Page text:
The moment generating function (MGF) is a useful tool for analyzing the average error probability in systems with fading, either with or without diversity [1]. The PDF in Eq. (2) can equivalently be expressed in terms of the MGF associated with SNR per symbol *γ*, which it is defined by as the expected value of$\mathrm{exp}\left(s\text{\hspace{0.17em}}\gamma \right)$. After some algebra, we obtain the MGF

*p*(

_{γ}*γ*) with the argument

*γ*reversed in sign.

## 3. Spectral and power efficiencies of coherent modulation formats

Before discussing the specific details of the performance evaluation in the atmospheric fading channel, we consider the error probability for ideal coherent detection on the AWGN channel. The symbol-error ratio (SER) for uncoded coherent modulation conditioned on the number of photons per symbol (SNR) *γ* may be approximated by [9]:

*a*and

*b*depend on the modulation type. In this approach,

*a*describes the number of nearest neighbors to a constellation point at the minimum distance, and

*b*is a constant that relates minimum distance to average symbol energy. In Table 1 , we summarize the specific values of

*a*and

*b*for the

*M*-ary coherent modulations PSK, QAM, and PAM considered in this analysis. A slightly different formulation should be used with differential PSK [9].

We can apply these AWGN error probability results to determine the performance of these same communication systems over the atmospheric fading channel. When fading is present, the received SNR *γ* varies randomly and, consequently, the SER *p _{s}*(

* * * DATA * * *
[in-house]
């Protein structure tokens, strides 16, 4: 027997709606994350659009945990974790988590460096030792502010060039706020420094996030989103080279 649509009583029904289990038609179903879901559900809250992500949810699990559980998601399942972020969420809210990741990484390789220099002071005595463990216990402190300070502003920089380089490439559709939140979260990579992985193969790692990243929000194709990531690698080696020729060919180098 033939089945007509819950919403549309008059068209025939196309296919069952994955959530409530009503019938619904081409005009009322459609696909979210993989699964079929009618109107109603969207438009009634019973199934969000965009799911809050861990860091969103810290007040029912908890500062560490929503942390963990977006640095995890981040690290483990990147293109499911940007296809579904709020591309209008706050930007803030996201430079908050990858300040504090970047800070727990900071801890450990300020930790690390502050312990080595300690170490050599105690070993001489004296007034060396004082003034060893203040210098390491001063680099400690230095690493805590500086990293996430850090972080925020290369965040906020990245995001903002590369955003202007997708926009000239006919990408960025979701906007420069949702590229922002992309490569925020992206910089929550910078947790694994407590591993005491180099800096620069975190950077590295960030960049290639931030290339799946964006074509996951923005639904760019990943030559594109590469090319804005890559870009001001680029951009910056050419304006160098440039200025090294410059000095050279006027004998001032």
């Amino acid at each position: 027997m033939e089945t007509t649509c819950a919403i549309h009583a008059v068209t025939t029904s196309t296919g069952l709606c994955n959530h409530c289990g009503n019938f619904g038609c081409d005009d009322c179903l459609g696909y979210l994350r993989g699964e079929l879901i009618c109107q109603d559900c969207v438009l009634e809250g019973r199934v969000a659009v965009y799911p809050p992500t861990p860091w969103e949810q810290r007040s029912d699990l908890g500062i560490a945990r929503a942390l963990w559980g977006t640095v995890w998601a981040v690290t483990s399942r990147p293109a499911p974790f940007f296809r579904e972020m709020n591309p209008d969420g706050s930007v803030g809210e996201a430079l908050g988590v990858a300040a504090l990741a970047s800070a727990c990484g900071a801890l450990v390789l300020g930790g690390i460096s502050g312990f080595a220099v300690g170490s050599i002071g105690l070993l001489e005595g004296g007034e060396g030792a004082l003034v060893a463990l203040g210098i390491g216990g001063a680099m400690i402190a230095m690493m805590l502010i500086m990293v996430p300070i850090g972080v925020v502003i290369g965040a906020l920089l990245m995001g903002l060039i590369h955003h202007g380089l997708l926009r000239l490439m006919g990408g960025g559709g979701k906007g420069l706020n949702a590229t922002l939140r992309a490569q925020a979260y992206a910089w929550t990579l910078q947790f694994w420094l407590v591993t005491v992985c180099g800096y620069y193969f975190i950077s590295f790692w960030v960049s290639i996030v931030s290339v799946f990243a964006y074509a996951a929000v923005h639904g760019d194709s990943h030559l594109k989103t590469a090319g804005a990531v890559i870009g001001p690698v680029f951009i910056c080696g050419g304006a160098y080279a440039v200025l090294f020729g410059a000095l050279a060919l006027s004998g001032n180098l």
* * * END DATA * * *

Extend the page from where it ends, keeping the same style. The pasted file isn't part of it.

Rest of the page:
*E|γ*) conditioned on the SNR

*γ*is also random. The performance metrics depends on the rate of change of the fading and on the average SER. The unconditional SER

*p*(

_{s}*E*) of an ideal coherent receiver in the presence of fading must be obtained by averaging the AWGN conditional SER

*p*(

_{s}*E|γ*) in Eq. (4)

*p*(

_{γ}*γ*) is the PDF of the instantaneous fading SNR in Eq. (2). Our goal is to evaluate the various coherent modulation schemes described earlier for our atmospheric fading channel. An MGF-based approach is quite useful in simplifying the analysis [10]. By substituting Eq. (4) into Eq. (5), we obtain

*M*(

*s*) is defined by Eq. (3). Although this result cannot be put in a closed form, we are able to carry out the integration in Eq. (6) using a simple Gaussian-Legendre quadrature formula, which yields high accuracy. The MGF approach can also be applied to

*M*-ary differential PSK through a somewhat more complicated formulation [9, 11]. Note that performance specifications are generally more concerned with the bit-error ratio (BER)

*p*(

_{s}*E*)/log

_{2}

*M*as a function of the photons-per-bit (SNR per bit) γ/log

_{2}

*M*. Here, for